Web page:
KANSAS CITY, Mo. — Everyone calls him Bill Atkinson. Before that, he was Stephen Michael Doe. And before that, well, that’s the mystery.
He was found, abandoned, in a phone booth, less than a day old and covered in nothing but a blanket. The puzzle of his origins remains unsolved a generation later.
Now a 41-year-old husband and father of three, he’s hunting for the family he never knew — the woman he never got to call Mom, the man he never called Dad.
But where to start?
Short articles in The Star and The Kansas City Times offer only tenuous clues of that June 7, 1972, morning. He was discovered bawling by a woman at a 7-Eleven store at 4039 Metropolitan Ave. in Kansas City, Kan. Doctors figured he was just 12 hours old at the time. One story said he weighed 5 pounds 8 ounces, another had him at 6 and a half pounds.
He has no interest in replacing the only family he’s ever known, whom he loves as much as ever. But now that he’s started his own family, he wants answers that might give his children valuable information about medical histories — and his distinct personal history.
“I want to know more,” Atkinson said, about “people who look like me, who think like me and other family that are like me.”
He and his wife, Angie — in fact, it’s largely her crusade — have been searching for nearly a decade.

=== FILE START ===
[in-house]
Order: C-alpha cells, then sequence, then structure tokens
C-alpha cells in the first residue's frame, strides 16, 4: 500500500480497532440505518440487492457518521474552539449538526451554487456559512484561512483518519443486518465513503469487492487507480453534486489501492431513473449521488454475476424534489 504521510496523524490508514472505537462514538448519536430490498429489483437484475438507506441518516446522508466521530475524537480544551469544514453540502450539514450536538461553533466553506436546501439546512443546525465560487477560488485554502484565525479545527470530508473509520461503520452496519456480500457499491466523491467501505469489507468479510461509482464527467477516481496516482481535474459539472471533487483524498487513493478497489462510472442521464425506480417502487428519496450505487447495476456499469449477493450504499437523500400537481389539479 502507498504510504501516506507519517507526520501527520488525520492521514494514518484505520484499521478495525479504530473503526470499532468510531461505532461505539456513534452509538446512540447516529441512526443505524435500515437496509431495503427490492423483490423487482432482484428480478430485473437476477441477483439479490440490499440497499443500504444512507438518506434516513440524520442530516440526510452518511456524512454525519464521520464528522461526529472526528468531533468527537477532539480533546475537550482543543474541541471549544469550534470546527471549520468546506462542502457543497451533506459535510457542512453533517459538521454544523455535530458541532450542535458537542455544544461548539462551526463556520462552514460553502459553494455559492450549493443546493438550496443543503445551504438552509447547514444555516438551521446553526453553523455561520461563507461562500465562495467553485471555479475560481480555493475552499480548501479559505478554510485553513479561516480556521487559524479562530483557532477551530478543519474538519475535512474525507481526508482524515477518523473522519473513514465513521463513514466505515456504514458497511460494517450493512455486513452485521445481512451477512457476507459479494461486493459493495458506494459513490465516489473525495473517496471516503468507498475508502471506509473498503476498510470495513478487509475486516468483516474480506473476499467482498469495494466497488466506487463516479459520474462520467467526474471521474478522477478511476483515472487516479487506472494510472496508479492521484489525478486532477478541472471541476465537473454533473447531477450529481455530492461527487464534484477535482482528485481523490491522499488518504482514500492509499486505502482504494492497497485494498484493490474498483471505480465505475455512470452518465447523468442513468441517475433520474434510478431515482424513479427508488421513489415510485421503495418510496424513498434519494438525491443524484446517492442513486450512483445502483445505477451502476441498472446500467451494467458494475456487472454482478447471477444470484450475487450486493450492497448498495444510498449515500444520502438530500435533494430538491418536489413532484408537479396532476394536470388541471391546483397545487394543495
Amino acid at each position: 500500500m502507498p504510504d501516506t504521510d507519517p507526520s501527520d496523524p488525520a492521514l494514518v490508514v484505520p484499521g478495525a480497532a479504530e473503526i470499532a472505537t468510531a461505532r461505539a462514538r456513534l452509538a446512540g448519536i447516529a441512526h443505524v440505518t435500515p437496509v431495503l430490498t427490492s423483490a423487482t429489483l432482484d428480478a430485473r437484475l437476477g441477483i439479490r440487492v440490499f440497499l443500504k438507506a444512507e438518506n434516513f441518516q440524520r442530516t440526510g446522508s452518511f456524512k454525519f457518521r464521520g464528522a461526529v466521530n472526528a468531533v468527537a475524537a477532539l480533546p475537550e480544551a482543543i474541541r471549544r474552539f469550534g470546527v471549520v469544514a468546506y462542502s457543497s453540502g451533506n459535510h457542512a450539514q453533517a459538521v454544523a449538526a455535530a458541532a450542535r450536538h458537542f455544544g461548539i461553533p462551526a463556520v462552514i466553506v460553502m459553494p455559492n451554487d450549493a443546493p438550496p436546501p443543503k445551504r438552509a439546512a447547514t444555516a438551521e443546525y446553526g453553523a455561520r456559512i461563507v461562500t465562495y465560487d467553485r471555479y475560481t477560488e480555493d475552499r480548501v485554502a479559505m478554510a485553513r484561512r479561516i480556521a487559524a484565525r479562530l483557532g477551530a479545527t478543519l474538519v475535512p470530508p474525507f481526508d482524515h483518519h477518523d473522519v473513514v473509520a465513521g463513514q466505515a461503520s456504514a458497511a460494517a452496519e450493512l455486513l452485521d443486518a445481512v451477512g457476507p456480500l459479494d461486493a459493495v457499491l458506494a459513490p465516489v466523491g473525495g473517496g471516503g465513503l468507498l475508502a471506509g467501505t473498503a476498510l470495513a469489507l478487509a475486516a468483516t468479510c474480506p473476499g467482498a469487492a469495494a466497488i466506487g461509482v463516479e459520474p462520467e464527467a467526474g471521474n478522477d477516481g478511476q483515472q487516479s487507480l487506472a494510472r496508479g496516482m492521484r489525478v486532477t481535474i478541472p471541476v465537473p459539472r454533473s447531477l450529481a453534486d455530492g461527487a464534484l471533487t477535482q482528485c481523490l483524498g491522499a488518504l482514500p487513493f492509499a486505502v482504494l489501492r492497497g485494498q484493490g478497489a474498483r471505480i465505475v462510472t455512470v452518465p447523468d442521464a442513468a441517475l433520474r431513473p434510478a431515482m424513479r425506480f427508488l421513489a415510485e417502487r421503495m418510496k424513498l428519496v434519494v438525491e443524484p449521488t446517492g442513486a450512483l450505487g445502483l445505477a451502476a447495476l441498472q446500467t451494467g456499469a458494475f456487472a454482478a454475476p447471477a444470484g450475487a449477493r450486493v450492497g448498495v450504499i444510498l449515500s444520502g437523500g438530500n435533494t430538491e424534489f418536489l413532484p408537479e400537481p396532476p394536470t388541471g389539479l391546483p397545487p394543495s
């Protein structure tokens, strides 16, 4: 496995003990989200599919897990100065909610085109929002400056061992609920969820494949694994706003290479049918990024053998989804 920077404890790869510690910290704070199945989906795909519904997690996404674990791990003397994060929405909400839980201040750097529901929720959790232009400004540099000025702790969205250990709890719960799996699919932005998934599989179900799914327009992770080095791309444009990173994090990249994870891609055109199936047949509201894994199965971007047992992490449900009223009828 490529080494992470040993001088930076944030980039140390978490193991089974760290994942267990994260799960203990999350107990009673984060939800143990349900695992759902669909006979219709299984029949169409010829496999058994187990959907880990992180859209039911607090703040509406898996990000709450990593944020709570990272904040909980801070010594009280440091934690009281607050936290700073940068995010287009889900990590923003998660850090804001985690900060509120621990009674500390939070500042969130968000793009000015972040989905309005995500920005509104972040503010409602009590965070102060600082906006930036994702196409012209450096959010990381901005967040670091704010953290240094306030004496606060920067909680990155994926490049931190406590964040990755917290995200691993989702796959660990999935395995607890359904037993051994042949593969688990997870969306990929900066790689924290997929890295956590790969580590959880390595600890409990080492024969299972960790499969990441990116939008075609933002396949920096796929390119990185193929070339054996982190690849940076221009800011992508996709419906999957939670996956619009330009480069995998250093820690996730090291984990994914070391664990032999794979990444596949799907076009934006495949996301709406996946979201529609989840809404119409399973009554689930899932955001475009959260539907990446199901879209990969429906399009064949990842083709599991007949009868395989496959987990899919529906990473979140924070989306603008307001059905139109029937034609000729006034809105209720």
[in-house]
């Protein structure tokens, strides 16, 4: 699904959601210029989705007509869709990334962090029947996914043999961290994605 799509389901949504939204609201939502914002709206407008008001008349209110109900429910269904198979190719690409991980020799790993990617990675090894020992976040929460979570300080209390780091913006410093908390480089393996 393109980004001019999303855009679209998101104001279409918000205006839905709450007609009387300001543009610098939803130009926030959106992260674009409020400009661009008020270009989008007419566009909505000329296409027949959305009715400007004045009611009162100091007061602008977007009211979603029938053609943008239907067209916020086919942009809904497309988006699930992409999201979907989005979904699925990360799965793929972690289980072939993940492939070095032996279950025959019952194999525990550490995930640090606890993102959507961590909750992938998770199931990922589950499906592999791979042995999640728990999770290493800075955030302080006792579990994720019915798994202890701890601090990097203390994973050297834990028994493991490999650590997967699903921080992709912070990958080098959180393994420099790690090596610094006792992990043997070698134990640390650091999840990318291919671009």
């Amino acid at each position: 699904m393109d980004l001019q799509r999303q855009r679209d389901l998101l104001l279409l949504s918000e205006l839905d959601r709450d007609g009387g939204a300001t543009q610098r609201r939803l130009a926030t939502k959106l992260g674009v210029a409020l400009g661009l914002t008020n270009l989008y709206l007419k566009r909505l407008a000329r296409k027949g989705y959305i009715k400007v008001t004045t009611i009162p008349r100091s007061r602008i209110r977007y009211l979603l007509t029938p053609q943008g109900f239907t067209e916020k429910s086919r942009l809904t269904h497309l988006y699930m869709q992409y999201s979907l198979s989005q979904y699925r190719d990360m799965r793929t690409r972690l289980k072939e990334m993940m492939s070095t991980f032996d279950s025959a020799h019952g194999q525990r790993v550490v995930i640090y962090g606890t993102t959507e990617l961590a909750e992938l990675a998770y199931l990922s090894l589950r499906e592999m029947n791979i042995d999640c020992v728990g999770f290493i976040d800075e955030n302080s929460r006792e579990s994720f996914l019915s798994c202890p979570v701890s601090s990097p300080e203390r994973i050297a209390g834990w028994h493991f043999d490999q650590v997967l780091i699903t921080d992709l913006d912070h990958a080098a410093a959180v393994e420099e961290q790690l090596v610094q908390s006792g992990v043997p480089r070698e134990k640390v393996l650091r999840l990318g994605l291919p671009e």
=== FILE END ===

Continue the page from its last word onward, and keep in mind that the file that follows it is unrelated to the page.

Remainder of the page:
A youth bureau detective who arrived at the scene is dead. So is the doctor who cared for him in the hospital. And the woman at Wyandotte County Social Services responsible for finding him an adoptive family offers no clues.
“It’s crazy that I can’t remember,” said retired social worker Linda Hobbs. “My memory is usually a steel trap.”
Every link in the chain that might have led to answering questions about his past has been broken.
The trail begins and ends with a phone booth that no longer exists.
Yet the search goes on.
“It would help him to have some understanding” his wife said. “There’s a piece of him that needs to know. … For that reason, I will never stop.”
Laura Long, a search specialist for Adoption Search Services, said most people searching for biological parents can use the court system to unearth their heritage.
In Missouri, adoptees can ask a court for identifying information if they have the birth parent’s consent or if the birth parent is deceased. That information would be the name of the birth parent, a birth date or anything else that would help adoptees identify their birth parent.
Sometimes a court will allow a third party to contact a birth parent to seek his or her consent.
Lacking proof of death or consent from the birth parent, only nonidentifying information is available. That leaves age, occupation, whether the parent had siblings — only information that would not give away the identity of the birth parent. But record-keeping can sometimes be spotty.
Long, a Kansas City native, was also adopted. Almost 15 years ago, she reunited with her birth family and she’s devoted her career to helping others do the same.
“These are people meeting for the first time, so it’s like anyone meeting for the first time,” Long said. “They might never see each other again, they might exchange Christmas cards once a year and they might even become best friends, you just never know.”
Long’s business works with courts to help people find their birth parents.